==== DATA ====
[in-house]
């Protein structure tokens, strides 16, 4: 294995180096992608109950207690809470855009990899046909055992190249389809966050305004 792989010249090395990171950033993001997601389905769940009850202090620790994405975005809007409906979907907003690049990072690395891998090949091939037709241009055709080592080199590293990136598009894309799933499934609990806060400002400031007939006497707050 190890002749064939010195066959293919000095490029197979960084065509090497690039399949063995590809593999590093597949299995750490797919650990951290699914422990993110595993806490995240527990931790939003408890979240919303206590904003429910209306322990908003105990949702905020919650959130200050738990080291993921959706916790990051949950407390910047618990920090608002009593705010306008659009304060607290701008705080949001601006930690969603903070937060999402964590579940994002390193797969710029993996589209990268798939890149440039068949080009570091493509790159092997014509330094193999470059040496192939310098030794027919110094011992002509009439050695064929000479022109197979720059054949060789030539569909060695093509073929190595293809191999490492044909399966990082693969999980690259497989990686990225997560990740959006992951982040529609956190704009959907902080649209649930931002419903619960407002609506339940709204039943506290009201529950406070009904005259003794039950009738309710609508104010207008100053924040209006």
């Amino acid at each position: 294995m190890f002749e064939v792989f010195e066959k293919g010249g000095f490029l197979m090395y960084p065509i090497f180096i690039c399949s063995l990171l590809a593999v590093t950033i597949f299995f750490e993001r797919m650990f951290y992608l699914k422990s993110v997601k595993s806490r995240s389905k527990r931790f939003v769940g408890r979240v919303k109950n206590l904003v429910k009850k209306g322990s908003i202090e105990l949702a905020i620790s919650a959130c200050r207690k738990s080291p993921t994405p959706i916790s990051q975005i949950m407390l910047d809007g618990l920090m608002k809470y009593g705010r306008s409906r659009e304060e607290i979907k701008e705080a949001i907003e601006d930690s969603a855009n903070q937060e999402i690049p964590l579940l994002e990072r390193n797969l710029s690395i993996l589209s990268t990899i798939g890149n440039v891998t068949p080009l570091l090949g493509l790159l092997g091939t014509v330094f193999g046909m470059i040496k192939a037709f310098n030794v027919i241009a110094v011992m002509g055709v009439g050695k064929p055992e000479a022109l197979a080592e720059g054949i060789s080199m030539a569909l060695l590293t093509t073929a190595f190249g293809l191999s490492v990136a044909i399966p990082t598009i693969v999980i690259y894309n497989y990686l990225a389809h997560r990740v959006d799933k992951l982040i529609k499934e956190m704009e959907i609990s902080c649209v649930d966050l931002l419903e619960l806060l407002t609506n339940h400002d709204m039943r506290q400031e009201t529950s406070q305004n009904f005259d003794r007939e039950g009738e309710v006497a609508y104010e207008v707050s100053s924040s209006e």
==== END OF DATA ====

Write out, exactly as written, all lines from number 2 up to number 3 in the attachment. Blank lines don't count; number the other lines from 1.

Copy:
């Protein structure tokens, strides 16, 4: 294995180096992608109950207690809470855009990899046909055992190249389809966050305004 792989010249090395990171950033993001997601389905769940009850202090620790994405975005809007409906979907907003690049990072690395891998090949091939037709241009055709080592080199590293990136598009894309799933499934609990806060400002400031007939006497707050 190890002749064939010195066959293919000095490029197979960084065509090497690039399949063995590809593999590093597949299995750490797919650990951290699914422990993110595993806490995240527990931790939003408890979240919303206590904003429910209306322990908003105990949702905020919650959130200050738990080291993921959706916790990051949950407390910047618990920090608002009593705010306008659009304060607290701008705080949001601006930690969603903070937060999402964590579940994002390193797969710029993996589209990268798939890149440039068949080009570091493509790159092997014509330094193999470059040496192939310098030794027919110094011992002509009439050695064929000479022109197979720059054949060789030539569909060695093509073929190595293809191999490492044909399966990082693969999980690259497989990686990225997560990740959006992951982040529609956190704009959907902080649209649930931002419903619960407002609506339940709204039943506290009201529950406070009904005259003794039950009738309710609508104010207008100053924040209006």
């Amino acid at each position: 294995m190890f002749e064939v792989f010195e066959k293919g010249g000095f490029l197979m090395y960084p065509i090497f180096i690039c399949s063995l990171l590809a593999v590093t950033i597949f299995f750490e993001r797919m650990f951290y992608l699914k422990s993110v997601k595993s806490r995240s389905k527990r931790f939003v769940g408890r979240v919303k109950n206590l904003v429910k009850k209306g322990s908003i202090e105990l949702a905020i620790s919650a959130c200050r207690k738990s080291p993921t994405p959706i916790s990051q975005i949950m407390l910047d809007g618990l920090m608002k809470y009593g705010r306008s409906r659009e304060e607290i979907k701008e705080a949001i907003e601006d930690s969603a855009n903070q937060e999402i690049p964590l579940l994002e990072r390193n797969l710029s690395i993996l589209s990268t990899i798939g890149n440039v891998t068949p080009l570091l090949g493509l790159l092997g091939t014509v330094f193999g046909m470059i040496k192939a037709f310098n030794v027919i241009a110094v011992m002509g055709v009439g050695k064929p055992e000479a022109l197979a080592e720059g054949i060789s080199m030539a569909l060695l590293t093509t073929a190595f190249g293809l191999s490492v990136a044909i399966p990082t598009i693969v999980i690259y894309n497989y990686l990225a389809h997560r990740v959006d799933k992951l982040i529609k499934e956190m704009e959907i609990s902080c649209v649930d966050l931002l419903e619960l806060l407002t609506n339940h400002d709204m039943r506290q400031e009201t529950s406070q305004n009904f005259d003794r007939e039950g009738e309710v006497a609508y104010e207008v707050s100053s924040s209006e």